He is one of the few athletes that has competed in all the nine WTOC editions. Started in 1998, World Champion in 2006 and second place in 2004 and 2008. He is 35 years old now, lives in Uppsala and he's still a student at KTH Royal institute of Technology. There you are, in brief, some biographic notes of our today's guest, Martin Fredholm.
What does Trail Orienteering mean to you?
Martin Fredholm (M. F.) – To me it is an exciting type of Orienteering. The map reading and the terrain interpretation are really a perfect test. And you don’t have to run, because I have always been good at Orienteering but never been good at running, so this is the perfect sport for me.
How did you start?
M. F. – I started in Foot Orienteering when I was young. But when I got older and the courses got longer and since I don’t like running too much, I lost interest and stopped with Foot Orienteering. Many years later my mother helped organizing a TrailO-competition and thought that this would be a perfect sport for me. I tried it, my first competition was a night competition, I liked it and I have competed ever since.
You belong to a family of trail orienteers, your father and mother are very involved in this sport and their excellent work is recognized everywhere. How do you see this?
M. F. – Me and many others do appreciate all the work they have done and do for the sport. But I don’t get much influence from them regarding the actual orienteering because almost all of the time I’m better than them. But it’s nice to compete in equal terms; you don’t have to care with ages and gender, or ability in movement. This is the beauty of this sport. Alias, in Sweden and the other Nordic countries we only have one class. We don’t divide it in Paralympic and Open class because we feel that the fundaments of trail orienteering are that everybody should be able to compete on equal terms. So, it should just be one single class. This is supported very strongly by the disabled competitors in our countries. We do have more than one class in competitions in the Nordic countries, but the classes have different skill levels and have nothing to do with physical ability (Paralympic and Open). In Sweden we have Elite-, A-, B- and C-classes. One major difference between the classes is that zero-controls are only allowed in the Elite- and A-class and must be very clear in the A-class.
Please, tell me something about the development of TrailO in Sweden
M. F. – For the last ten years we have had between 35-45 competitions each year. About five of these are night-competitions and about five are TempO-competitions. Currently there are about 160 competitors on the ranking list, fourty of them competed more than twenty times last year. To get on the ranking list you have to participate in at least 2 competitions. During the O-Ringen, the big 5-day competition in Sweden, on the rest day the foot-orienteers have the opportunity to do a TrailO course. This has been very successful and appreciated and more than one hundred foot-orienteers have tested TrailO each year. We have been in contact with handicap organizations and promoted TrailO but it has been proven difficult to recruit new competitors, since there are such a wide variety of other sports available.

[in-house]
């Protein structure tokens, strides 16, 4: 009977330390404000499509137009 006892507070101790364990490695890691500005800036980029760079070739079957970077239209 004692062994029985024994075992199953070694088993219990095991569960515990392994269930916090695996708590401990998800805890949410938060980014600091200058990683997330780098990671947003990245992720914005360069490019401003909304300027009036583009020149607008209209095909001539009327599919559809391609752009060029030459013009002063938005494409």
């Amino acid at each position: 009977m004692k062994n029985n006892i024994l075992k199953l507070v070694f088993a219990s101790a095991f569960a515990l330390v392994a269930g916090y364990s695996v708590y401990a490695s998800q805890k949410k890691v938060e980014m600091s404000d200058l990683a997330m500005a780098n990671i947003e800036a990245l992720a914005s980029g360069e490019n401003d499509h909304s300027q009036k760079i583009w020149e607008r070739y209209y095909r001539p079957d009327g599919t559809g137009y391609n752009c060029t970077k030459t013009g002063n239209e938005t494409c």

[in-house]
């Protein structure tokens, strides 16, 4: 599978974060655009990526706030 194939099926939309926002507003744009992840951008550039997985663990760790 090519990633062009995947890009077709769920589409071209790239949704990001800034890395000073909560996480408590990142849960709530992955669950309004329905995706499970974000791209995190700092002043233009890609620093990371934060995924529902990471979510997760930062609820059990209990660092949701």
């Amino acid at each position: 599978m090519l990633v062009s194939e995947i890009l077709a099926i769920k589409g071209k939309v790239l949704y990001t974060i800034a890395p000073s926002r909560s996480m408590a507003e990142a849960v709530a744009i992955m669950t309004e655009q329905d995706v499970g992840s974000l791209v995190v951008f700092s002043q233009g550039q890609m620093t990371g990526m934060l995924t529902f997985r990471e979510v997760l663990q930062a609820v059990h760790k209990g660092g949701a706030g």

What skills do you think that are essential in order to be a good trail orienteer?
M. F. – You need to be very good at reading a map and trying to match it with the terrain. These are the fundaments of trail orienteering. Looking at the terrain and creating your own picture of it, you have to try to compare it with the map and, hopefully, they are coincident. If they are not, then you have to try to figure out why it happens, how the mapmaker has seen this terrain. There is no secret, that’s it.
Can I ask you what was the best and the worst of the World Trail Orienteering Championships 2012?
M. F. – The best part was that this terrain is very suitable for TrailO. Unfortunately, I don’t think they have used it in a correct way. They could have used it much better, making orienteering problems instead of placing all flags on the same feature and just letting the center of the circle decide which flag is correct instead of using the terrain, using map reading skills, that’s what I think TrailO is. We had this kind of controls in the Nordic countries 10-15 years ago but now we have what we call orienteering controls. An example of an orienteering control: If the control is a spur, the alternative flags are placed on spurs nearby or on formations that look like spurs but are unmapped.
And what about your performance?
M. F. – I must be happy with my performance on the second day, but on the first day I didn’t do as well as I hoped to do.
TempO or TrailO?
M. F. – They are a little different but both have their merits. I’m not going to choose one of them, I like them both.
Is trail orienteering moving in the right direction?
M. F. – The short answer is yes.
We’ll see Portugal organizing the European Trail Orienteering Championships in 2014. What do you expect of this event?
M. F. – I hope it will have good and challenging competitions. It will be nice to visit a new country for me. Since Portugal is quite new to TrailO it is important that they gain as much knowledge as possible. The best way to do this is to participate in TrailO-competitions. My advice is that the planner(s) and controller(s) visit for example Sweden or Finland and take part in TrailO-competitions there.
For how long are we going to see you doing trail orienteering?
M. F. – I’ll continue doing it, that’s for sure. Hopefully I will make the selection to our team, so I will compete on the next years in World Championships and European Championships. But this is not for sure, because we have many good trail orienteers in Sweden and it might be hard to qualify for the team.